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  1. #1
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    Jan. 2, 2006
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    Default Buying a mare in foal question

    Has anyone here bought a mare in foal with the seller keeping the foal?

    How did you handle the insurance? What provisions did you make for say the mare colicing in the last 30 days and the costs involved with saving either mare or baby or both?

    I'm wondering if the easiest way is to buy the mare and then the seller leases her back and takes out insurance although I'd like to further complicate things by having the mare come to me during her pregnancy and foaling out and offset her board against her purchase

    Am I overthinking this?



  2. #2
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    Oct. 2, 2007
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    Mirabel, QC
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    Default

    I was on the other side of your scenario.

    I was selling a mare in foal and wanted to keep the foal. What I did as far as boarding is concerned was to keep the mare home and only bill half-board to the buyer until weaning. Insurance was to be taken by the buyer of the mare on the mare.

    I didn't go overboard with thinking of solutions for every possible horror story. Too long and frankly, the mare/foal combo would choose the one I didn't think of.
    www.EquusMagnificus.ca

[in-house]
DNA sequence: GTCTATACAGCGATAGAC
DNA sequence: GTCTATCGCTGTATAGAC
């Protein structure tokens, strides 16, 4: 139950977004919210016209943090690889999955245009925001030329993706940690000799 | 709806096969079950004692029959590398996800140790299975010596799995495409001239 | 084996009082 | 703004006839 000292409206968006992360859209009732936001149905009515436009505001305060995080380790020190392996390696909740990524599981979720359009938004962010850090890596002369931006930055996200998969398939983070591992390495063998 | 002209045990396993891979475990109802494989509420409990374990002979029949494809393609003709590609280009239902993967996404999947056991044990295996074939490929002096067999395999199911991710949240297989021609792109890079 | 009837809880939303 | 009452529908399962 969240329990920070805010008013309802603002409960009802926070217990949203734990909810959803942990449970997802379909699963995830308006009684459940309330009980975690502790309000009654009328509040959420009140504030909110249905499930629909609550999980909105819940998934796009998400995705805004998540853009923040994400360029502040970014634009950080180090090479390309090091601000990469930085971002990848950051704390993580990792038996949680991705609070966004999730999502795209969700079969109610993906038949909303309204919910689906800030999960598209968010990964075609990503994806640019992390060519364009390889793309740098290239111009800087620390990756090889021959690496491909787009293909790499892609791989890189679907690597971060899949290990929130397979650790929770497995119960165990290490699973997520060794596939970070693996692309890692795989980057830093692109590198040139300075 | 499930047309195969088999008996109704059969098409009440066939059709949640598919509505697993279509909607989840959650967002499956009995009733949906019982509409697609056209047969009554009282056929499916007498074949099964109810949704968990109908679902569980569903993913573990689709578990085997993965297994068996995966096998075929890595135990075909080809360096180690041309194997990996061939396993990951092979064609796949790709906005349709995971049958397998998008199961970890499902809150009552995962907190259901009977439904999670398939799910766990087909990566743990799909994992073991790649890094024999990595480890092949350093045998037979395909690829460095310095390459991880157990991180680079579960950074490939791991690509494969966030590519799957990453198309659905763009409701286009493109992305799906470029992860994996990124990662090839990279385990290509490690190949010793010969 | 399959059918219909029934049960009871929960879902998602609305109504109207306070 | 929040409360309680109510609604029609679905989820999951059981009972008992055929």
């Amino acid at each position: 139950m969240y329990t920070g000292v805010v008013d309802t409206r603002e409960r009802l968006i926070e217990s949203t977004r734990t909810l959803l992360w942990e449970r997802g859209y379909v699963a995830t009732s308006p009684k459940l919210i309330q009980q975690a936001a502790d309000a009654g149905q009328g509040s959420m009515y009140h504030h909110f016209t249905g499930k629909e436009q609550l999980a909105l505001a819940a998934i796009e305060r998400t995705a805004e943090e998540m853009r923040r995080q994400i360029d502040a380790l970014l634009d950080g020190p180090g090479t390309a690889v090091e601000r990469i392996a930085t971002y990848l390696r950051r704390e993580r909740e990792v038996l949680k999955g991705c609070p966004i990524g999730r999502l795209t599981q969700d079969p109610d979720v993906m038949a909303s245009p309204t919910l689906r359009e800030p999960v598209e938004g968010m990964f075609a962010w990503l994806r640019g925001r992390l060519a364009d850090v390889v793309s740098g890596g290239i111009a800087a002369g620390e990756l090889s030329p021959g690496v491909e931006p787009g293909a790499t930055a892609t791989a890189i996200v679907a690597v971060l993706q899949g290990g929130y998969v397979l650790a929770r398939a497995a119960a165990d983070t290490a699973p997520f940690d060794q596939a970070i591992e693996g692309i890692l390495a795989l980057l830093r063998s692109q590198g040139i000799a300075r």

Breeding & Sales - Currently: Eventing & Derby prospects
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  3. #3
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    Default

    That's kind of what will happen except that it is considerably cheaper for the seller to have the mare boarded and foaled out with me as I can charge expenses only whereas she boards out.



  4. #4
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    Default

    I see!

    You could also make your contract as if you bought mare AND foal, and she purchases the foal in utero? Would that make it simpler paperwise?

    I'm thinking out loud... I haven't thought this through!
    www.EquusMagnificus.ca
    Breeding & Sales - Currently: Eventing & Derby prospects
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  5. #5
    Join Date
    Apr. 28, 2009
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    Alberta's bread basket
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    Default

    I would not buy a mare in that scenario. If I bought an in-foal mare, it includes the foal.

    There are just too many things that can go wrong. A stall accident, paddock accident, foaling out can cause permanent injury and/or death to the mare. There are some things that just don't get covered by insurance. What if the seller's handling caused a problem? What if they failed to attend the delivery or the mare snuck a delivery? Just WAY too many things can go wrong in that scenario.

    If I saw an ad for a mare in foal, but the seller wanted to keep her foal, I'd likely walk away. Another option would be to put down a down-payment to hold the sale that would only carry through to completion once the vet checked out the mare after delivery of the foal, and a second vet check once the foal weaned to ensure that the mare was still in the same health to which I had bought her in. Then the rest of the money would carry forward to complete the sale. If the mare died before completion or became unfit for future breeding as determiend by a vet, that down-payment should be returnable because the downpayment was on the condition of a sound and breeding fit broodmare exchanging ownership.